With the Orioles’ disappointing season at an end and the Ravens off to their worst start in franchise history at 1-6, Charm City residents haven’t had much to cheer about this fall in the sports world. But the doom and gloom hasn’t held back a number of Jewish sports store owners from pursuing their passion.
For Barbara and Arnold D. Cohen, opening Kids Stuff in the North Point Plaza Flea Market 15 years ago was a second act. Barbara, a former elementary school teacher, said the store began as a hobby for her and her husband, a former accountant with the IRS.
“It was just something we loved to do together,” she said.
Kids Stuff is open only on weekends during the flea market and sells clothes targeted at kids
between the ages of 1 and 5. They sell mostly
Orioles clothing in the spring, and in the fall it shifts to Ravens attire. Barbara Cohen said a stronger performance by the Ravens on the field would benefit them greatly but is not essential for their survival.
“It’s not going to help, but we’ll still sell Ravens,” she said of the team’s bad start. “It helps when they win, but there are people who just love the Ravens, and whether they win or lose, they still want to buy something for a kid.”
Cohen said the team’s performance often leads to a slight increase in sales, but its niche fan base keeps them in business.
“We’re still doing pretty good,” she said. “We have really adorable things that most people don’t have.”
The Cohens had a previous business endeavor that became the springboard for Kids Stuff, which is located in Dundalk.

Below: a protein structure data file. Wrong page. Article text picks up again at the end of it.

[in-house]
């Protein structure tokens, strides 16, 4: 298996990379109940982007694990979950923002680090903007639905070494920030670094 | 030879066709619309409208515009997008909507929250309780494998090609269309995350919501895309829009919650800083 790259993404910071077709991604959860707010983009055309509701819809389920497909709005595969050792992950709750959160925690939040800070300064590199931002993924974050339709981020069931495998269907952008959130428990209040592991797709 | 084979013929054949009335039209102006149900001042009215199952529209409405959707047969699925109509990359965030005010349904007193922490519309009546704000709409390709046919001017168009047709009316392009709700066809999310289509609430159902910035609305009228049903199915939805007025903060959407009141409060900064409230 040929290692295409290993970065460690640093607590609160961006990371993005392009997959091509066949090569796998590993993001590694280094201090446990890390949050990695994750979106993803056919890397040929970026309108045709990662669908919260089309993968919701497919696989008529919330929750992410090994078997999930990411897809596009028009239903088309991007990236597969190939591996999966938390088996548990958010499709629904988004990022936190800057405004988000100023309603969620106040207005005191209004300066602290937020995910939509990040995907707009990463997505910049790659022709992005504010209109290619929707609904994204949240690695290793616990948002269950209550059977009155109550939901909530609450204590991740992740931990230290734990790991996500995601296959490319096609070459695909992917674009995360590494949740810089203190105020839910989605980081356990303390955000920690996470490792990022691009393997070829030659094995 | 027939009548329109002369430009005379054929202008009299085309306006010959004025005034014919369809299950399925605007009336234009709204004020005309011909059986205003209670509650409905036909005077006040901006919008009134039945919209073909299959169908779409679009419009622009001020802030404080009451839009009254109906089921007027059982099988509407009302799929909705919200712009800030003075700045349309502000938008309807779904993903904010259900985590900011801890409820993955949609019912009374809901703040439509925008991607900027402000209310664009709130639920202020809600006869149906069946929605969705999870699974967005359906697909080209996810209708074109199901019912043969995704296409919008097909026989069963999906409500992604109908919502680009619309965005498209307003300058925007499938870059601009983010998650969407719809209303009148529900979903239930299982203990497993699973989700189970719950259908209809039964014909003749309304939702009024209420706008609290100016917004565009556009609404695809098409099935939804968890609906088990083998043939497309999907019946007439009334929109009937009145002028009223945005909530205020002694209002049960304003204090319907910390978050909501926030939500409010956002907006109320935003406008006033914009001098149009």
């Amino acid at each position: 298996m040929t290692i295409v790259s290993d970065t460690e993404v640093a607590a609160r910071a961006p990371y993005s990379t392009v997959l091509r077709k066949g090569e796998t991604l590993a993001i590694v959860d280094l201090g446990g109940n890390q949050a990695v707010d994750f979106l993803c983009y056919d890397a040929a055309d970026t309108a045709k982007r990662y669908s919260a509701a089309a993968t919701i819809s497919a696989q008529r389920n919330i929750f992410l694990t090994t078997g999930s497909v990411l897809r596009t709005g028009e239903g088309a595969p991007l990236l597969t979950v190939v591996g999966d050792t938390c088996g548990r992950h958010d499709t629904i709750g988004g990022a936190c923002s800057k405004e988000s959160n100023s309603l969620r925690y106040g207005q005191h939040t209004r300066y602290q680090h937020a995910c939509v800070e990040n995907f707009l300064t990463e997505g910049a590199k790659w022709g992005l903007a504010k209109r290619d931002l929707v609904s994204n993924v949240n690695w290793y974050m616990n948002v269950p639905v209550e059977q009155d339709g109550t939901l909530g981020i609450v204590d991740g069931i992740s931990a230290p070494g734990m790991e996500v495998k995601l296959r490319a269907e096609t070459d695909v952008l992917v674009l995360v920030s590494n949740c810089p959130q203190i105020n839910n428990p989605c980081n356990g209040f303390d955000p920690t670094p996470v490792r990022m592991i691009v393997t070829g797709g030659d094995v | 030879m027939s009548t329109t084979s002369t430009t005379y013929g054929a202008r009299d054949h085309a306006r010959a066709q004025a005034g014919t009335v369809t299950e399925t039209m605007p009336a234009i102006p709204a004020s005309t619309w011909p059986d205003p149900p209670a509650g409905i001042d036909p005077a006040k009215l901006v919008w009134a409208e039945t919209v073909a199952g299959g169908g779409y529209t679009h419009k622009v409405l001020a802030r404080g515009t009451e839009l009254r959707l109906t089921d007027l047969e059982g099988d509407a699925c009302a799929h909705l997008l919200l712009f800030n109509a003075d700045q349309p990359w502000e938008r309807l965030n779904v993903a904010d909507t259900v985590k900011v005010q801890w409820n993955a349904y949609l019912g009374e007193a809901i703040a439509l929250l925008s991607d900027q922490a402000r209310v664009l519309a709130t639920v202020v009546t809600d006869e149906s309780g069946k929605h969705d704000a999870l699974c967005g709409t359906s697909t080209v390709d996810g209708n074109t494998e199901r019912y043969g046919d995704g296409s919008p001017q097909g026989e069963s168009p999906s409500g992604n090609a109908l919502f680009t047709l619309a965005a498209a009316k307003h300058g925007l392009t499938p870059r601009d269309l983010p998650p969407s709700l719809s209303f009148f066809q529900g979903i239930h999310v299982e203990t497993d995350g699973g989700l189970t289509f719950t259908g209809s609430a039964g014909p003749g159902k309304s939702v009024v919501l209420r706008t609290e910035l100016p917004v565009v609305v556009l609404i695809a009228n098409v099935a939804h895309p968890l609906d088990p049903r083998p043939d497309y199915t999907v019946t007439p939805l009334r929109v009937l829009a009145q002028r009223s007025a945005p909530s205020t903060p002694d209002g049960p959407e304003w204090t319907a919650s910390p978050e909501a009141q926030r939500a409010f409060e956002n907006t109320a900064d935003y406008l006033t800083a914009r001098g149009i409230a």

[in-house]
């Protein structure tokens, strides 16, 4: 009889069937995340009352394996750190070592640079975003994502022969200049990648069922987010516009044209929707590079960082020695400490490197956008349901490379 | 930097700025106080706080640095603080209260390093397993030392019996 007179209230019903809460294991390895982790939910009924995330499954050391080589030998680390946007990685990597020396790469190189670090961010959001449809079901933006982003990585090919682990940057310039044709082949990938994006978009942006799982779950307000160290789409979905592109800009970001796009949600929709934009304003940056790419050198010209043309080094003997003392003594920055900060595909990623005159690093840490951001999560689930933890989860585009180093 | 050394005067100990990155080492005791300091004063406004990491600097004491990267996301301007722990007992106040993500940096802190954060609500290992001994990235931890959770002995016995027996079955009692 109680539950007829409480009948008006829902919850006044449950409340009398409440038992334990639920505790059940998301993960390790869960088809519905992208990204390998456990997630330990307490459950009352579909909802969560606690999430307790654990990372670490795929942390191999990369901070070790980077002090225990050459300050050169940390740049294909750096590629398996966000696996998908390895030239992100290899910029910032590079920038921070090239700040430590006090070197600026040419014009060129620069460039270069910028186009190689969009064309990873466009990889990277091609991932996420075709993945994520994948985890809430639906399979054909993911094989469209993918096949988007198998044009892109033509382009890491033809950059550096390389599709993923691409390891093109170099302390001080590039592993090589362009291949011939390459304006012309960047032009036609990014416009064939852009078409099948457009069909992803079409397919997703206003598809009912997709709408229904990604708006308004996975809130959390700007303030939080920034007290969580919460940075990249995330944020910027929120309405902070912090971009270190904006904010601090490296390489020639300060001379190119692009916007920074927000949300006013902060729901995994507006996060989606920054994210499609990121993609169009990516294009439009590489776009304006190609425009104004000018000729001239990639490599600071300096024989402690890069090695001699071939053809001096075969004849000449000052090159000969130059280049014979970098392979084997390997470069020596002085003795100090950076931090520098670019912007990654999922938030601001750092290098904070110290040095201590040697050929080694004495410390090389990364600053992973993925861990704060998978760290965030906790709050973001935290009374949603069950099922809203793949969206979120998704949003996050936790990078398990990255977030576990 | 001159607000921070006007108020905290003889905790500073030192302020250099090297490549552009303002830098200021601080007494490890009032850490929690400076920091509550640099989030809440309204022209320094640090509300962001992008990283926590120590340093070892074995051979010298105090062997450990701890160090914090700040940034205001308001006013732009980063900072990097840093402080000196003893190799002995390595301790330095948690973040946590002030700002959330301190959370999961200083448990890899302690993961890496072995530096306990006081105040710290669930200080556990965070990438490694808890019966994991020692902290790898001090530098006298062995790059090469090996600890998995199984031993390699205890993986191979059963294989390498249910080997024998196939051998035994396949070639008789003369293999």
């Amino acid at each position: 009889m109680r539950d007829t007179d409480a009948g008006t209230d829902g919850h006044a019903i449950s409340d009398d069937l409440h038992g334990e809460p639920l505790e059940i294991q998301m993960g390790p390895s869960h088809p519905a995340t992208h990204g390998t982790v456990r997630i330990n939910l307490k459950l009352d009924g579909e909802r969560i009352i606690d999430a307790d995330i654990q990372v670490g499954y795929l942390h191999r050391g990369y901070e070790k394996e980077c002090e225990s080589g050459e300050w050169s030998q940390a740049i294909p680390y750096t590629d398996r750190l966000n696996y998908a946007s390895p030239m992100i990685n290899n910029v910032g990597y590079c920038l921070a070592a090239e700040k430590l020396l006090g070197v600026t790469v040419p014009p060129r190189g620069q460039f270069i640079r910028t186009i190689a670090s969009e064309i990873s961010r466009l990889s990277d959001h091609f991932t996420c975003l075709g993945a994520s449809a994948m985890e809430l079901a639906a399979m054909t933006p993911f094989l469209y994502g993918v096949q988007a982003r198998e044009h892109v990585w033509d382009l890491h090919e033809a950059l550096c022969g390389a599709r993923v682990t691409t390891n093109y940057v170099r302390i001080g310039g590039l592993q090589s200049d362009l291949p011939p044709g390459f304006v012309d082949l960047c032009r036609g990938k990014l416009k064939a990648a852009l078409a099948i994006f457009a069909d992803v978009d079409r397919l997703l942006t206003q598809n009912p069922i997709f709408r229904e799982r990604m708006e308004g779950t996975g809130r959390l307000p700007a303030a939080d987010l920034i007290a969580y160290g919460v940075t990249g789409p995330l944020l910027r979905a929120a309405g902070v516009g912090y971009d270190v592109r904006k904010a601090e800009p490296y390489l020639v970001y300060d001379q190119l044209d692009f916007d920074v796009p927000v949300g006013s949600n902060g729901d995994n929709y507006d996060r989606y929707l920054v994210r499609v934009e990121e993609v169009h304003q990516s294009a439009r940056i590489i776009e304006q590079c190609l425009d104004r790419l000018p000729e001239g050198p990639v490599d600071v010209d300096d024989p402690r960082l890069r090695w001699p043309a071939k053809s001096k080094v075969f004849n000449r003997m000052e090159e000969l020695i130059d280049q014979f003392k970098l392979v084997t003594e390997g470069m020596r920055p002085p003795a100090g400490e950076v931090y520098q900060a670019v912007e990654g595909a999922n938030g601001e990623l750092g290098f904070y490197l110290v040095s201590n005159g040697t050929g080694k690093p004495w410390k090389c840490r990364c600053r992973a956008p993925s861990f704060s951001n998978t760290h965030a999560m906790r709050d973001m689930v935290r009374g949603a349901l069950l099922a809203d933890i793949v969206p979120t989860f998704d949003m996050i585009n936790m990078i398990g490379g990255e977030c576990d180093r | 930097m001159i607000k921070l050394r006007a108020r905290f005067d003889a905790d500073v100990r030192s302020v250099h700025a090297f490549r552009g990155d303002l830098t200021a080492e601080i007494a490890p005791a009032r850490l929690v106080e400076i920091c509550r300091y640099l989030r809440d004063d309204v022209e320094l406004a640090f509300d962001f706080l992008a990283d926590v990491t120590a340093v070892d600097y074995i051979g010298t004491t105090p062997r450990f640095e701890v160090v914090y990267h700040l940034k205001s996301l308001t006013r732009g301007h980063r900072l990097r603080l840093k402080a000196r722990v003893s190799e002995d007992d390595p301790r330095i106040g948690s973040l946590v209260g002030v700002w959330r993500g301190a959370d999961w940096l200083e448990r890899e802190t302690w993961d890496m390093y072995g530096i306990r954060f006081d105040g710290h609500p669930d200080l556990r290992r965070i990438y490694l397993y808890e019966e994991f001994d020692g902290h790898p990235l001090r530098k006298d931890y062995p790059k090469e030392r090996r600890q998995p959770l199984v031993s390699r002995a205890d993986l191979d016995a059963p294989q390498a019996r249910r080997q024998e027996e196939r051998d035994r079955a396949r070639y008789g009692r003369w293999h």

“We opened a store in Glen Burnie when my son graduated from college and he wanted a business,” she said. “We opened a paint store, and I had a
little corner [where] I was doing gift things.”
Arnold D. Cohen said he enjoys operating Kids Stuff because the couple likes “dealing with people.”
“We just enjoy this type of business, and it gives us something to do on the weekends that we like,” he said. “And if it was open seven days, I’d still be there.”
While the Cohens operate their business on the side, retail is a way of life for Andrea Magee, who owns The Sports Nut in Sykesville. Magee previously owned Andie’s Candies in Eldersburg until its closing in 2012. At that point she decided it was time to switch gears from candy to clothes.
“There was no NFL store in Eldersburg, and people around here don’t like to go out to other towns,” she said. “They like to stay here.”
Magee and her husband, Jesse, decided to open a store containing apparel representing all 32 NFL teams, something in which he had an influence.
“He helped me in the football factor, but I’ve been owning my own business since I was 15 years old,” she said.
The couple’s store recently relocated to a more central spot on Main Street and celebrated with
a grand opening on Oct. 24. Magee said it was
difficult to determine whether the Ravens’
performance has had any impact on the store in the month it has been in its new location.
“I understand the Ravens are doing badly,” she said, “but we still get a majority of fans who stick with their team.”
Business has been slow at Marc Levy’s Sportsmart in East Baltimore but for an entirely different reason. Levy’s store was looted during the April riots, virtually wiping out his entire inventory.
“It’s just taken a while to get back to where things were before the looting,” he said. “It’s been real frustrating for everyone trying to get merchandise in here to sell and trying to get insurance to
reimburse us for the rioting situation.”
Levy is one of the brothers in his family-owned business and said in a normal year his store would be popular around tax-refund season during the spring and back-to-school shopping in the late summer. But this year, those patterns have been
disrupted. He said despite the setbacks, he expects football fans to show up to his store regardless of the team’s struggles.
“The Ravens’ diehard is going to buy a shirt or a jacket because they’re not going anywhere anytime soon,” he said.